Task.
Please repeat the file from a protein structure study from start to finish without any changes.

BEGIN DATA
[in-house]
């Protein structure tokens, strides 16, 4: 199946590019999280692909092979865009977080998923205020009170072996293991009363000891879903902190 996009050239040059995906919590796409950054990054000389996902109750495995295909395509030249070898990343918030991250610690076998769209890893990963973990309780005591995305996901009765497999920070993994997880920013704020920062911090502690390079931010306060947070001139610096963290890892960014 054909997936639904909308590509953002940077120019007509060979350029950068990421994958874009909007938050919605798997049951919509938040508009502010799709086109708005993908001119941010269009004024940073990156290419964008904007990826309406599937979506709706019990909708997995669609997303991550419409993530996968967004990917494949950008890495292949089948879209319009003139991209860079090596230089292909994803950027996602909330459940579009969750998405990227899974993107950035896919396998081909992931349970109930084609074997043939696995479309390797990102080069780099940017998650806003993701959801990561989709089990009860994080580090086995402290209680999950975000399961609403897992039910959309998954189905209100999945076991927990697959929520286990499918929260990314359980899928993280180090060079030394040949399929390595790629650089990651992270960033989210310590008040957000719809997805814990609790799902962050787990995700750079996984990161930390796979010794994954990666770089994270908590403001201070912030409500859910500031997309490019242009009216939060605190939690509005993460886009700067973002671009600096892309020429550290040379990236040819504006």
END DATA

[in-house]
């Protein structure tokens, strides 16, 4: 199946590019999280692909092979865009977080998923205020009170072996293991009363000891879903902190 996009050239040059995906919590796409950054990054000389996902109750495995295909395509030249070898990343918030991250610690076998769209890893990963973990309780005591995305996901009765497999920070993994997880920013704020920062911090502690390079931010306060947070001139610096963290890892960014 054909997936639904909308590509953002940077120019007509060979350029950068990421994958874009909007938050919605798997049951919509938040508009502010799709086109708005993908001119941010269009004024940073990156290419964008904007990826309406599937979506709706019990909708997995669609997303991550419409993530996968967004990917494949950008890495292949089948879209319009003139991209860079090596230089292909994803950027996602909330459940579009969750998405990227899974993107950035896919396998081909992931349970109930084609074997043939696995479309390797990102080069780099940017998650806003993701959801990561989709089990009860994080580090086995402290209680999950975000399961609403897992039910959309998954189905209100999945076991927990697959929520286990499918929260990314359980899928993280180090060079030394040949399929390595790629650089990651992270960033989210310590008040957000719809997805814990609790799902962050787990995700750079996984990161930390796979010794994954990666770089994270908590403001201070912030409500859910500031997309490019242009009216939060605190939690509005993460886009700067973002671009600096892309020429550290040379990236040819504006």